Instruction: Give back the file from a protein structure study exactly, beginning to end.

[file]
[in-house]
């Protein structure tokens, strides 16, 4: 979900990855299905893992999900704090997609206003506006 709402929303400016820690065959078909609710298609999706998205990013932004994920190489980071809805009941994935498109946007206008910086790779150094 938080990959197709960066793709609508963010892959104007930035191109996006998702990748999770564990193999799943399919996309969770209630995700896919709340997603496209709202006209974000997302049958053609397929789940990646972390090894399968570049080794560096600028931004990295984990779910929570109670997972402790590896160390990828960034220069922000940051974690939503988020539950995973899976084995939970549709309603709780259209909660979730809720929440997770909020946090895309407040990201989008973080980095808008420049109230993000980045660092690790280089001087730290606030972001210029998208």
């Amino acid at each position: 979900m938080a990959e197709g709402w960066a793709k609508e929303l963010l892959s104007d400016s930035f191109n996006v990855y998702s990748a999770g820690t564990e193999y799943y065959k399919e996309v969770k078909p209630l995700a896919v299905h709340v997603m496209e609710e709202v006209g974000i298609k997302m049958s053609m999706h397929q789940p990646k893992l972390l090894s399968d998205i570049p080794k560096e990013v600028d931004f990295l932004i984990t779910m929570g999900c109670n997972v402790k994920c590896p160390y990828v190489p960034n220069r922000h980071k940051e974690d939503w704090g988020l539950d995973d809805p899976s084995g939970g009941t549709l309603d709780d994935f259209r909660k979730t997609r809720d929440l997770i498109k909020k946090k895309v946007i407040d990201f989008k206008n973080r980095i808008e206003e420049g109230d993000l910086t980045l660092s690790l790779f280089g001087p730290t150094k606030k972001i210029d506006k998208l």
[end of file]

[in-house]
């Protein structure tokens, strides 16, 4: 979900990855299905893992999900704090997609206003506006 709402929303400016820690065959078909609710298609999706998205990013932004994920190489980071809805009941994935498109946007206008910086790779150094 938080990959197709960066793709609508963010892959104007930035191109996006998702990748999770564990193999799943399919996309969770209630995700896919709340997603496209709202006209974000997302049958053609397929789940990646972390090894399968570049080794560096600028931004990295984990779910929570109670997972402790590896160390990828960034220069922000940051974690939503988020539950995973899976084995939970549709309603709780259209909660979730809720929440997770909020946090895309407040990201989008973080980095808008420049109230993000980045660092690790280089001087730290606030972001210029998208």
């Amino acid at each position: 979900m938080a990959e197709g709402w960066a793709k609508e929303l963010l892959s104007d400016s930035f191109n996006v990855y998702s990748a999770g820690t564990e193999y799943y065959k399919e996309v969770k078909p209630l995700a896919v299905h709340v997603m496209e609710e709202v006209g974000i298609k997302m049958s053609m999706h397929q789940p990646k893992l972390l090894s399968d998205i570049p080794k560096e990013v600028d931004f990295l932004i984990t779910m929570g999900c109670n997972v402790k994920c590896p160390y990828v190489p960034n220069r922000h980071k940051e974690d939503w704090g988020l539950d995973d809805p899976s084995g939970g009941t549709l309603d709780d994935f259209r909660k979730t997609r809720d929440l997770i498109k909020k946090k895309v946007i407040d990201f989008k206008n973080r980095i808008e206003e420049g109230d993000l910086t980045l660092s690790l790779f280089g001087p730290t150094k606030k972001i210029d506006k998208l």